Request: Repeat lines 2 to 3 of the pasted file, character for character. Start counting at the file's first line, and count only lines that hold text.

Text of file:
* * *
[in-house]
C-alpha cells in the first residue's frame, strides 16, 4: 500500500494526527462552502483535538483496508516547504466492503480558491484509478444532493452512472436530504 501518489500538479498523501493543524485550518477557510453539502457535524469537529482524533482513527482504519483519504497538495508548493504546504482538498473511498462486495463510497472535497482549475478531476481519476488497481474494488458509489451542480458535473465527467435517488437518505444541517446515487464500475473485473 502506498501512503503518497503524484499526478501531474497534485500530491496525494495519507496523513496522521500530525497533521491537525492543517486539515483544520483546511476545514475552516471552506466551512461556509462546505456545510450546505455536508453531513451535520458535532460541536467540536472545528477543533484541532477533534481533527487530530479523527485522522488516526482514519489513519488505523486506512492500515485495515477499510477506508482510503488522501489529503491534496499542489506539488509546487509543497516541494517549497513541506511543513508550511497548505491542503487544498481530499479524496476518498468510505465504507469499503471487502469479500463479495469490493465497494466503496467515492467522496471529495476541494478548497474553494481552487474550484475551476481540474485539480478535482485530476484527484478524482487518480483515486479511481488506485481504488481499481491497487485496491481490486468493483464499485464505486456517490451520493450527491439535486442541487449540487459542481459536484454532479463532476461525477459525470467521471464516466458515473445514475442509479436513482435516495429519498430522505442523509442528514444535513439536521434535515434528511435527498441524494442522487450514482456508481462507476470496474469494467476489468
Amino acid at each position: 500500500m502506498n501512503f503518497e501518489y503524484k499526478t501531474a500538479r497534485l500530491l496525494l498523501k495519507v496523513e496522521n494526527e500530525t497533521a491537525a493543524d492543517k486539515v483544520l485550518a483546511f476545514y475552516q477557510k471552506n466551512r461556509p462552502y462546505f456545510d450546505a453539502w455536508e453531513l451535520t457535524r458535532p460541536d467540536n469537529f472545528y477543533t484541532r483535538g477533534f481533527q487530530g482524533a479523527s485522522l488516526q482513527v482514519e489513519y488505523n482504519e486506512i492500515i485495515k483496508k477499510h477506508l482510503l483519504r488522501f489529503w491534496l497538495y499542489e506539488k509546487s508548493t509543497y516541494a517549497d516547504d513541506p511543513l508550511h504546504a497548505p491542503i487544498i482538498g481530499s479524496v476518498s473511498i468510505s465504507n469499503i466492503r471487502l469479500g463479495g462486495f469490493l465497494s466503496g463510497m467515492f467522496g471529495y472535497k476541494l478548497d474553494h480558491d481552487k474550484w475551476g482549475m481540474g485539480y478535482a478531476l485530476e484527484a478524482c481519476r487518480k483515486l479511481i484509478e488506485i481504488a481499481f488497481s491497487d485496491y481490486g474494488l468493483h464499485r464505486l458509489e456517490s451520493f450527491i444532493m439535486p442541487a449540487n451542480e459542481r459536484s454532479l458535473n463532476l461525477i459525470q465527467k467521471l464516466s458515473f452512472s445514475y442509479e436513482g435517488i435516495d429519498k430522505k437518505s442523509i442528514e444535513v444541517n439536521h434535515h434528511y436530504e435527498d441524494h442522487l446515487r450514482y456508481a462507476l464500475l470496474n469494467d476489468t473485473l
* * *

C-alpha cells in the first residue's frame, strides 16, 4: 500500500494526527462552502483535538483496508516547504466492503480558491484509478444532493452512472436530504 501518489500538479498523501493543524485550518477557510453539502457535524469537529482524533482513527482504519483519504497538495508548493504546504482538498473511498462486495463510497472535497482549475478531476481519476488497481474494488458509489451542480458535473465527467435517488437518505444541517446515487464500475473485473 502506498501512503503518497503524484499526478501531474497534485500530491496525494495519507496523513496522521500530525497533521491537525492543517486539515483544520483546511476545514475552516471552506466551512461556509462546505456545510450546505455536508453531513451535520458535532460541536467540536472545528477543533484541532477533534481533527487530530479523527485522522488516526482514519489513519488505523486506512492500515485495515477499510477506508482510503488522501489529503491534496499542489506539488509546487509543497516541494517549497513541506511543513508550511497548505491542503487544498481530499479524496476518498468510505465504507469499503471487502469479500463479495469490493465497494466503496467515492467522496471529495476541494478548497474553494481552487474550484475551476481540474485539480478535482485530476484527484478524482487518480483515486479511481488506485481504488481499481491497487485496491481490486468493483464499485464505486456517490451520493450527491439535486442541487449540487459542481459536484454532479463532476461525477459525470467521471464516466458515473445514475442509479436513482435516495429519498430522505442523509442528514444535513439536521434535515434528511435527498441524494442522487450514482456508481462507476470496474469494467476489468
Amino acid at each position: 500500500m502506498n501512503f503518497e501518489y503524484k499526478t501531474a500538479r497534485l500530491l496525494l498523501k495519507v496523513e496522521n494526527e500530525t497533521a491537525a493543524d492543517k486539515v483544520l485550518a483546511f476545514y475552516q477557510k471552506n466551512r461556509p462552502y462546505f456545510d450546505a453539502w455536508e453531513l451535520t457535524r458535532p460541536d467540536n469537529f472545528y477543533t484541532r483535538g477533534f481533527q487530530g482524533a479523527s485522522l488516526q482513527v482514519e489513519y488505523n482504519e486506512i492500515i485495515k483496508k477499510h477506508l482510503l483519504r488522501f489529503w491534496l497538495y499542489e506539488k509546487s508548493t509543497y516541494a517549497d516547504d513541506p511543513l508550511h504546504a497548505p491542503i487544498i482538498g481530499s479524496v476518498s473511498i468510505s465504507n469499503i466492503r471487502l469479500g463479495g462486495f469490493l465497494s466503496g463510497m467515492f467522496g471529495y472535497k476541494l478548497d474553494h480558491d481552487k474550484w475551476g482549475m481540474g485539480y478535482a478531476l485530476e484527484a478524482c481519476r487518480k483515486l479511481i484509478e488506485i481504488a481499481f488497481s491497487d485496491y481490486g474494488l468493483h464499485r464505486l458509489e456517490s451520493f450527491i444532493m439535486p442541487a449540487n451542480e459542481r459536484s454532479l458535473n463532476l461525477i459525470q465527467k467521471l464516466s458515473f452512472s445514475y442509479e436513482g435517488i435516495d429519498k430522505k437518505s442523509i442528514e444535513v444541517n439536521h434535515h434528511y436530504e435527498d441524494h442522487l446515487r450514482y456508481a462507476l464500475l470496474n469494467d476489468t473485473l